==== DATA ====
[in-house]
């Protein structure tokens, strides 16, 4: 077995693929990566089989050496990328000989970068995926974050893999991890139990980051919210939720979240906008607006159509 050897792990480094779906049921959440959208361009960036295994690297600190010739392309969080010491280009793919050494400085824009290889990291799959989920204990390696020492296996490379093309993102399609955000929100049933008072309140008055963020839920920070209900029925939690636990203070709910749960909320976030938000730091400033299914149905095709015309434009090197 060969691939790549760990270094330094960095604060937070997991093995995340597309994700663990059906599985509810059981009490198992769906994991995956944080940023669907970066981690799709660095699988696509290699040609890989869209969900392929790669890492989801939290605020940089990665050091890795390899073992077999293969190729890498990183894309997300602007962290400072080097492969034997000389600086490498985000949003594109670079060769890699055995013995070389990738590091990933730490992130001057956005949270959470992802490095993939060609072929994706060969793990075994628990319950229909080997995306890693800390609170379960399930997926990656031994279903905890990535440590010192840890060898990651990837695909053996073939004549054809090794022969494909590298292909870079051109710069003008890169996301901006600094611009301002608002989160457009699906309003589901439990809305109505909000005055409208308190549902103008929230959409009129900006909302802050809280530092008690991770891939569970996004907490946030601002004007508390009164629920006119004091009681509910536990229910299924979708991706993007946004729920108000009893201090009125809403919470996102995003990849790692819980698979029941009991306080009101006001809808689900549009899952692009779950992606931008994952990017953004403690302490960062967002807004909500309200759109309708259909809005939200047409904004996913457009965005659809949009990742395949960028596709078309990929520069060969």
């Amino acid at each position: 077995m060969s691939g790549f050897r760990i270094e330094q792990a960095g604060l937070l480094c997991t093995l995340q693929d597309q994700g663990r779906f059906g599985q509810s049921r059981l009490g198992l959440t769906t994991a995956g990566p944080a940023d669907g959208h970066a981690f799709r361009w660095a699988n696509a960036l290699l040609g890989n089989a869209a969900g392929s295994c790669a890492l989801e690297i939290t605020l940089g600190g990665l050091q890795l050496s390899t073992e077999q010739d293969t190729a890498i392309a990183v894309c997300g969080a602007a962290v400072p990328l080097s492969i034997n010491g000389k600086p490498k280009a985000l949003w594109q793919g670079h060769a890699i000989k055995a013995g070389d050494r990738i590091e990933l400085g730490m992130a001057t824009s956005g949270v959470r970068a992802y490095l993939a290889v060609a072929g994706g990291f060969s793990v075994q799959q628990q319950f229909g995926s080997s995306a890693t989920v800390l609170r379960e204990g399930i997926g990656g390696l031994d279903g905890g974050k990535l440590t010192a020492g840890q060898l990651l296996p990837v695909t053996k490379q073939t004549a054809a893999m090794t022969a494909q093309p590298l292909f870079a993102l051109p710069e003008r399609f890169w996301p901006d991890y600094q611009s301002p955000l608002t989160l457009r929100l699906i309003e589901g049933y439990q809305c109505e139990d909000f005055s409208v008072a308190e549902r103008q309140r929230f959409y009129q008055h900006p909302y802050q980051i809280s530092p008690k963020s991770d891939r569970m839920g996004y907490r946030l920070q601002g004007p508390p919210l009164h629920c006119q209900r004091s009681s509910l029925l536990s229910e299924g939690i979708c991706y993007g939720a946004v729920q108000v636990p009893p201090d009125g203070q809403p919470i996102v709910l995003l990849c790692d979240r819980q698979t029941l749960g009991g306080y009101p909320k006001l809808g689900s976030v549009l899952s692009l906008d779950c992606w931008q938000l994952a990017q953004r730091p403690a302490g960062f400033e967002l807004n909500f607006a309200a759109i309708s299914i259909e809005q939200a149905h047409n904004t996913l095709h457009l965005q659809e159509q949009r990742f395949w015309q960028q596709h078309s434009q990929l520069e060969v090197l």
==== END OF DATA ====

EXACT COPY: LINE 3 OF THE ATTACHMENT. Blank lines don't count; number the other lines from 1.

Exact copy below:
């Amino acid at each position: 077995m060969s691939g790549f050897r760990i270094e330094q792990a960095g604060l937070l480094c997991t093995l995340q693929d597309q994700g663990r779906f059906g599985q509810s049921r059981l009490g198992l959440t769906t994991a995956g990566p944080a940023d669907g959208h970066a981690f799709r361009w660095a699988n696509a960036l290699l040609g890989n089989a869209a969900g392929s295994c790669a890492l989801e690297i939290t605020l940089g600190g990665l050091q890795l050496s390899t073992e077999q010739d293969t190729a890498i392309a990183v894309c997300g969080a602007a962290v400072p990328l080097s492969i034997n010491g000389k600086p490498k280009a985000l949003w594109q793919g670079h060769a890699i000989k055995a013995g070389d050494r990738i590091e990933l400085g730490m992130a001057t824009s956005g949270v959470r970068a992802y490095l993939a290889v060609a072929g994706g990291f060969s793990v075994q799959q628990q319950f229909g995926s080997s995306a890693t989920v800390l609170r379960e204990g399930i997926g990656g390696l031994d279903g905890g974050k990535l440590t010192a020492g840890q060898l990651l296996p990837v695909t053996k490379q073939t004549a054809a893999m090794t022969a494909q093309p590298l292909f870079a993102l051109p710069e003008r399609f890169w996301p901006d991890y600094q611009s301002p955000l608002t989160l457009r929100l699906i309003e589901g049933y439990q809305c109505e139990d909000f005055s409208v008072a308190e549902r103008q309140r929230f959409y009129q008055h900006p909302y802050q980051i809280s530092p008690k963020s991770d891939r569970m839920g996004y907490r946030l920070q601002g004007p508390p919210l009164h629920c006119q209900r004091s009681s509910l029925l536990s229910e299924g939690i979708c991706y993007g939720a946004v729920q108000v636990p009893p201090d009125g203070q809403p919470i996102v709910l995003l990849c790692d979240r819980q698979t029941l749960g009991g306080y009101p909320k006001l809808g689900s976030v549009l899952s692009l906008d779950c992606w931008q938000l994952a990017q953004r730091p403690a302490g960062f400033e967002l807004n909500f607006a309200a759109i309708s299914i259909e809005q939200a149905h047409n904004t996913l095709h457009l965005q659809e159509q949009r990742f395949w015309q960028q596709h078309s434009q990929l520069e060969v090197l």